Rainbows are something that all ages look at with awe and wonder. In this blog by author, Alom Shaha, we can “unweave” rainbows for greater understanding. It’s a lovely blog post.
I recently rescued an old overhead projector from a store cupboard full of disused equipment at the school where I work. OHPs used to be ubiquitous in schools until computer projectors and smart screens came along and made them obsolete. Luckily for me, the head of I.T. at the school hadn’t thrown this one away and said I could have it. I wasn’t planning a return to old-school teaching, writing out my notes on thin bits of plastic to project onto a board, no, I had one simple use in mind for this old bit of kit: to produce a nice big visible spectrum, or “rainbow” to show my students. There are lots of ways to show students that, if you take a beam of bright white light and shine it through a glass prism, it will split up into a spectrum of its constituent colours. However, none of these is quite as satisfying as using an OHP, which allows you to project an impressively big “rainbow” onto the wall or ceiling of your classroom. I did this in a lesson just last week and was rewarded with gasps of “ooh” and “wow” from my students.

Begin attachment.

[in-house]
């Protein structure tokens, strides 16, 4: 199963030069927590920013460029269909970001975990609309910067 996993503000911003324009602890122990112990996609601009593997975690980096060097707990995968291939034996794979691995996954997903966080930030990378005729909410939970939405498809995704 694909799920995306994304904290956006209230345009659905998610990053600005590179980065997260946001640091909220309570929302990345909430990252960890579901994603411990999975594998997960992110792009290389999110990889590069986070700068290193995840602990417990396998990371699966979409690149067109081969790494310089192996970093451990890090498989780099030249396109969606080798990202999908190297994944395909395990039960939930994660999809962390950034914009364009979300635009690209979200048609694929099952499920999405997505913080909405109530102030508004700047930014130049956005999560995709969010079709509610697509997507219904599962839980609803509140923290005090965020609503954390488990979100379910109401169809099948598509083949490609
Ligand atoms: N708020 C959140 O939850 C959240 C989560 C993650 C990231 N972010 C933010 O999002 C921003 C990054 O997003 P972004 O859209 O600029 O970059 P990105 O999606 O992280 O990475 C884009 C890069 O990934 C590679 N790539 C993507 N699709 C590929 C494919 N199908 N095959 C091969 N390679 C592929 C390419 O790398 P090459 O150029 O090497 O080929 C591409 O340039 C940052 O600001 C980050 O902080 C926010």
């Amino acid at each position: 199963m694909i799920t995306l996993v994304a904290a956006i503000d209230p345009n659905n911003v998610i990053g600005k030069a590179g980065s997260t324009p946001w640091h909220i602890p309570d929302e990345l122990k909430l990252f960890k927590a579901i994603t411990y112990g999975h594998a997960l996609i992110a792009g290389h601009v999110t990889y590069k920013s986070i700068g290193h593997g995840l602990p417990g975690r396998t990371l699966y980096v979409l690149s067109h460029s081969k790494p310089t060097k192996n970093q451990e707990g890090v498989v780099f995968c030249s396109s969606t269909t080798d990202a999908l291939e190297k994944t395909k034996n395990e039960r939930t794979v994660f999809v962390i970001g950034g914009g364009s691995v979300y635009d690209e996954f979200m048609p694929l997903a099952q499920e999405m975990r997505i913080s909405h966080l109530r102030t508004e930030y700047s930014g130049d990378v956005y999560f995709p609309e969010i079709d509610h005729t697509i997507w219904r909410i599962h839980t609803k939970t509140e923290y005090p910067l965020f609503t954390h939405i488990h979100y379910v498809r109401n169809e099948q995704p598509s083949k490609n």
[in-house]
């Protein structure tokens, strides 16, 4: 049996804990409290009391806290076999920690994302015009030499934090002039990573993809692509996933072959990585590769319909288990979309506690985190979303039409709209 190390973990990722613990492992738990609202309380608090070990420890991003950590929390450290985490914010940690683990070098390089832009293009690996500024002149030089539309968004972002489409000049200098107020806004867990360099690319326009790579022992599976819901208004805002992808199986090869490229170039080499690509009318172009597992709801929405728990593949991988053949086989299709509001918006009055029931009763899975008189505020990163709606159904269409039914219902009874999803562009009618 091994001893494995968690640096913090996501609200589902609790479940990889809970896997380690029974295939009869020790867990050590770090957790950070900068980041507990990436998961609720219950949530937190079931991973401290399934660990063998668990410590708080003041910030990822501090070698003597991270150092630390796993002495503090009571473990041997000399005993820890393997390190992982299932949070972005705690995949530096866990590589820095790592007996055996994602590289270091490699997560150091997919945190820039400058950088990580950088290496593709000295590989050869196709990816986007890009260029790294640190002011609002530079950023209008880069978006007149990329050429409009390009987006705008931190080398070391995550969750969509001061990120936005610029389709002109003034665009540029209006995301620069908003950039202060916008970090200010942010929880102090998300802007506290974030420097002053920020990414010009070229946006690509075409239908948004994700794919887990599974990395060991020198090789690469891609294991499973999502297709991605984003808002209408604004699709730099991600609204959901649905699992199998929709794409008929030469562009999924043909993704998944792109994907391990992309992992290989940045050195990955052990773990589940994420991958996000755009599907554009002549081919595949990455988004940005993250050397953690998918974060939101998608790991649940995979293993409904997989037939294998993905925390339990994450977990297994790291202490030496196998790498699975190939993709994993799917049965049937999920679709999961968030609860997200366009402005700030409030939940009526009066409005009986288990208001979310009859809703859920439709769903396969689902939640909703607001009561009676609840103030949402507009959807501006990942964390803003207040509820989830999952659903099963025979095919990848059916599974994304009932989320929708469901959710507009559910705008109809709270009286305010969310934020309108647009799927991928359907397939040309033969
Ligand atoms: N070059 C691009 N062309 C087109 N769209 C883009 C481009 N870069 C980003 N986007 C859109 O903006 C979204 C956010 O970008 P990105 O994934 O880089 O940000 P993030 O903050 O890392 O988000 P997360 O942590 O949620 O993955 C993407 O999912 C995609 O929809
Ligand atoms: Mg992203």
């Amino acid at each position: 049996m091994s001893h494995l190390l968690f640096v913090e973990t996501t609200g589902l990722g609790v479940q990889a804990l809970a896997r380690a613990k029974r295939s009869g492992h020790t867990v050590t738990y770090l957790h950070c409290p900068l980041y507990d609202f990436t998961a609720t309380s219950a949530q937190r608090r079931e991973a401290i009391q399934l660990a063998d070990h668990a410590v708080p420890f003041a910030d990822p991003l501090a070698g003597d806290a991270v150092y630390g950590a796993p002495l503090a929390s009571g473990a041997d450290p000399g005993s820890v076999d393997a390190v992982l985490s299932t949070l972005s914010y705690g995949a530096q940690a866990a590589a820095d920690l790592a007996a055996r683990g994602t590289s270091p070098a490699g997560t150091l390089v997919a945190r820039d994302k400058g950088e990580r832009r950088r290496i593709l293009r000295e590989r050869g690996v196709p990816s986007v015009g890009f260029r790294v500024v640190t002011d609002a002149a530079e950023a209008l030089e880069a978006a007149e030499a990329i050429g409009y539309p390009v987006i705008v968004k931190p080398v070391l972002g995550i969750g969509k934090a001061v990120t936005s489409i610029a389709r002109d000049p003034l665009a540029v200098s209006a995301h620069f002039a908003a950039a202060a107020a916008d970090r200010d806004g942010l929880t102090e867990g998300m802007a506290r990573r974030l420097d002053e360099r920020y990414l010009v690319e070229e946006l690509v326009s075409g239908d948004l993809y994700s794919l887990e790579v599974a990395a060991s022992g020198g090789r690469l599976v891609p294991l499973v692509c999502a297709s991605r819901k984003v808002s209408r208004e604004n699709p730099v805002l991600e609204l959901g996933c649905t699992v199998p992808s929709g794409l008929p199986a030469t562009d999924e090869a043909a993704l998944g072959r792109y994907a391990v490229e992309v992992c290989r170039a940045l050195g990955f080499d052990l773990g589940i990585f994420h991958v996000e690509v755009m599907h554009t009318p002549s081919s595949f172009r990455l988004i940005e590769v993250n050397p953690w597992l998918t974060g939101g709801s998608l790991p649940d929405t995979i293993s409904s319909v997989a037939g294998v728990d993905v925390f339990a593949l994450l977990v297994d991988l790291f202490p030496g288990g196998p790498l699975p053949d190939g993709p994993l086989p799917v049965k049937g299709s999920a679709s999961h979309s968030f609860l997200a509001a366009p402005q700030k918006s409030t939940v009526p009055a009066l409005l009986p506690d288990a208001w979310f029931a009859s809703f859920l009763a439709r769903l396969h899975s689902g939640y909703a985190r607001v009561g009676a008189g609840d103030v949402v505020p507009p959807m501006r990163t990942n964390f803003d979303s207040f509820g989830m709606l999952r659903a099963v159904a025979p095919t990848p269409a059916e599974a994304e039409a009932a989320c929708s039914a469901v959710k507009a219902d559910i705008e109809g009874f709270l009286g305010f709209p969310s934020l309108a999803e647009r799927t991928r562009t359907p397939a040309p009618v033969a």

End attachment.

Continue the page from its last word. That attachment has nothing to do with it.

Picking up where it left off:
There is an undeniable magic to rainbows. When one appears in the sky, most of us will stop and stare, and marvel at its wonderfulness as if it’s the first we’ve ever seen. As a science teacher, it is my job to help young people “unweave the rainbow”, to learn the physics of how they are formed. I can’t help but think Keats was wrong – doing this does not diminish their beauty; if anything, it enhances it.
I am one of many storytellers who have taken inspiration from rainbows. They’ve been depicted as bridges between worlds, celestial bows launching bolts of lightning, or as divine promises safeguarding against floods. However, it was a simple moment — watching my daughters’ delight in rainbow I made for them using the spray from a garden hose on a sun-drenched day — that planted the idea for what would become”How to Find a Rainbow.” But it’s not really a story about rainbows, it’s about friendship, and love, and finding wonder in the world even when there seems to be none.
How to find a Rainbow by Alom Shaha and Sarthak Sinha and is published by Scribe Books.